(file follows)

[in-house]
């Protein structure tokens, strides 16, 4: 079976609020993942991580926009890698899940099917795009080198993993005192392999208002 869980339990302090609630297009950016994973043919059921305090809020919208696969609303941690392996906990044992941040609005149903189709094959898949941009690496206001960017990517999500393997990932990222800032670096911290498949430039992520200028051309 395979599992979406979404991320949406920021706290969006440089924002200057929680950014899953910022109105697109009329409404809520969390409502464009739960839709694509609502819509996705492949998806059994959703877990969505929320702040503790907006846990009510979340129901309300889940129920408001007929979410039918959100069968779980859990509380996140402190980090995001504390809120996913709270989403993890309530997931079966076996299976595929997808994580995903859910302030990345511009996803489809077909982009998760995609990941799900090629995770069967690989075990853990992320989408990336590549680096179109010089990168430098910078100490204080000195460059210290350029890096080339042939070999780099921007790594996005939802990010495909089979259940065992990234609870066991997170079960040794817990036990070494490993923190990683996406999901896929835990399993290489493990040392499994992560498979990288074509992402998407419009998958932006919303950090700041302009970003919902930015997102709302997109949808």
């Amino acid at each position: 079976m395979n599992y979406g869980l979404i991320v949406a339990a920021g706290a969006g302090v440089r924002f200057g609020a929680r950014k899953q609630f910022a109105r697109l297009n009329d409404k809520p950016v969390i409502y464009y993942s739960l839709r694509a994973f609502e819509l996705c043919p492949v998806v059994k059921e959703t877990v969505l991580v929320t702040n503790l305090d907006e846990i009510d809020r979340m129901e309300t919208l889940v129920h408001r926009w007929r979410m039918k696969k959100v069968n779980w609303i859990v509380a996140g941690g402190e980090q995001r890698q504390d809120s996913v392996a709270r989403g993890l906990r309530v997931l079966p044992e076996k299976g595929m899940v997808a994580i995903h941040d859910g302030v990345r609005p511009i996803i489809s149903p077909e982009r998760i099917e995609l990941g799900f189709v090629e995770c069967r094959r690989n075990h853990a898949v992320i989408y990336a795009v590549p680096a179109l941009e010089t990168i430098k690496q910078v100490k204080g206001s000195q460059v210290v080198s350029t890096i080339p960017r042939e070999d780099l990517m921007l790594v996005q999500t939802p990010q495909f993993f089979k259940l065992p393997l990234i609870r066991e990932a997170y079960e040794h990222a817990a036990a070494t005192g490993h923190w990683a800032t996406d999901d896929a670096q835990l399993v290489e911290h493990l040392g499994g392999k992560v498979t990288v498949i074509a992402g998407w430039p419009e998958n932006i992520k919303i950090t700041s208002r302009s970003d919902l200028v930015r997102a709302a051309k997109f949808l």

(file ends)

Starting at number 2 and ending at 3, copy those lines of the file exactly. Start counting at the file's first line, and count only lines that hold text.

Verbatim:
């Protein structure tokens, strides 16, 4: 079976609020993942991580926009890698899940099917795009080198993993005192392999208002 869980339990302090609630297009950016994973043919059921305090809020919208696969609303941690392996906990044992941040609005149903189709094959898949941009690496206001960017990517999500393997990932990222800032670096911290498949430039992520200028051309 395979599992979406979404991320949406920021706290969006440089924002200057929680950014899953910022109105697109009329409404809520969390409502464009739960839709694509609502819509996705492949998806059994959703877990969505929320702040503790907006846990009510979340129901309300889940129920408001007929979410039918959100069968779980859990509380996140402190980090995001504390809120996913709270989403993890309530997931079966076996299976595929997808994580995903859910302030990345511009996803489809077909982009998760995609990941799900090629995770069967690989075990853990992320989408990336590549680096179109010089990168430098910078100490204080000195460059210290350029890096080339042939070999780099921007790594996005939802990010495909089979259940065992990234609870066991997170079960040794817990036990070494490993923190990683996406999901896929835990399993290489493990040392499994992560498979990288074509992402998407419009998958932006919303950090700041302009970003919902930015997102709302997109949808």
């Amino acid at each position: 079976m395979n599992y979406g869980l979404i991320v949406a339990a920021g706290a969006g302090v440089r924002f200057g609020a929680r950014k899953q609630f910022a109105r697109l297009n009329d409404k809520p950016v969390i409502y464009y993942s739960l839709r694509a994973f609502e819509l996705c043919p492949v998806v059994k059921e959703t877990v969505l991580v929320t702040n503790l305090d907006e846990i009510d809020r979340m129901e309300t919208l889940v129920h408001r926009w007929r979410m039918k696969k959100v069968n779980w609303i859990v509380a996140g941690g402190e980090q995001r890698q504390d809120s996913v392996a709270r989403g993890l906990r309530v997931l079966p044992e076996k299976g595929m899940v997808a994580i995903h941040d859910g302030v990345r609005p511009i996803i489809s149903p077909e982009r998760i099917e995609l990941g799900f189709v090629e995770c069967r094959r690989n075990h853990a898949v992320i989408y990336a795009v590549p680096a179109l941009e010089t990168i430098k690496q910078v100490k204080g206001s000195q460059v210290v080198s350029t890096i080339p960017r042939e070999d780099l990517m921007l790594v996005q999500t939802p990010q495909f993993f089979k259940l065992p393997l990234i609870r066991e990932a997170y079960e040794h990222a817990a036990a070494t005192g490993h923190w990683a800032t996406d999901d896929a670096q835990l399993v290489e911290h493990l040392g499994g392999k992560v498979t990288v498949i074509a992402g998407w430039p419009e998958n932006i992520k919303i950090t700041s208002r302009s970003d919902l200028v930015r997102a709302a051309k997109f949808l």